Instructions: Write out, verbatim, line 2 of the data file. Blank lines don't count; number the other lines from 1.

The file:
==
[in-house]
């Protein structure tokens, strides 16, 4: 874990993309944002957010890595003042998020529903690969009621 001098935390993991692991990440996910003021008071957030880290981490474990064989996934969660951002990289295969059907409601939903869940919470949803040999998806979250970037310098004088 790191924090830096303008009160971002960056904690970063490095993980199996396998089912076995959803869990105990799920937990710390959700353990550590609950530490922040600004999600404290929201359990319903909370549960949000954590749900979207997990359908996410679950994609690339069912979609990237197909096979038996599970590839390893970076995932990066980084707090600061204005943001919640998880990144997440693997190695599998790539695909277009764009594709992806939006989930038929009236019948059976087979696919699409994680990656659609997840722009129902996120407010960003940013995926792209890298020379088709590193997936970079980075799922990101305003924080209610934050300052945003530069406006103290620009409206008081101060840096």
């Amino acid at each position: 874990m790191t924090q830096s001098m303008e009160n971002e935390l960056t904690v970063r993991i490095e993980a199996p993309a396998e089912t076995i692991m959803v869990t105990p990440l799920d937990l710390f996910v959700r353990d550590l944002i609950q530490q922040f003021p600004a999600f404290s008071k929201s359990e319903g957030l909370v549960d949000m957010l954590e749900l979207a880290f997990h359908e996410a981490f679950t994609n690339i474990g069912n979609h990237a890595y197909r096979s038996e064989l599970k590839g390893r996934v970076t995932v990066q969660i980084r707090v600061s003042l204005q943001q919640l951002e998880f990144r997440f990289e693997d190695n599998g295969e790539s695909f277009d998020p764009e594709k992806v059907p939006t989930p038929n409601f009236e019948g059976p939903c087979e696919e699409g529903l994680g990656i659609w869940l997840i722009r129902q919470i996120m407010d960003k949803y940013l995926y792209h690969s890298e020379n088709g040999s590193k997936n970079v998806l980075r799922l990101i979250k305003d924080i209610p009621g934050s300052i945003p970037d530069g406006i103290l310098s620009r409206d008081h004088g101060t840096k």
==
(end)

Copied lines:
């Protein structure tokens, strides 16, 4: 874990993309944002957010890595003042998020529903690969009621 001098935390993991692991990440996910003021008071957030880290981490474990064989996934969660951002990289295969059907409601939903869940919470949803040999998806979250970037310098004088 790191924090830096303008009160971002960056904690970063490095993980199996396998089912076995959803869990105990799920937990710390959700353990550590609950530490922040600004999600404290929201359990319903909370549960949000954590749900979207997990359908996410679950994609690339069912979609990237197909096979038996599970590839390893970076995932990066980084707090600061204005943001919640998880990144997440693997190695599998790539695909277009764009594709992806939006989930038929009236019948059976087979696919699409994680990656659609997840722009129902996120407010960003940013995926792209890298020379088709590193997936970079980075799922990101305003924080209610934050300052945003530069406006103290620009409206008081101060840096």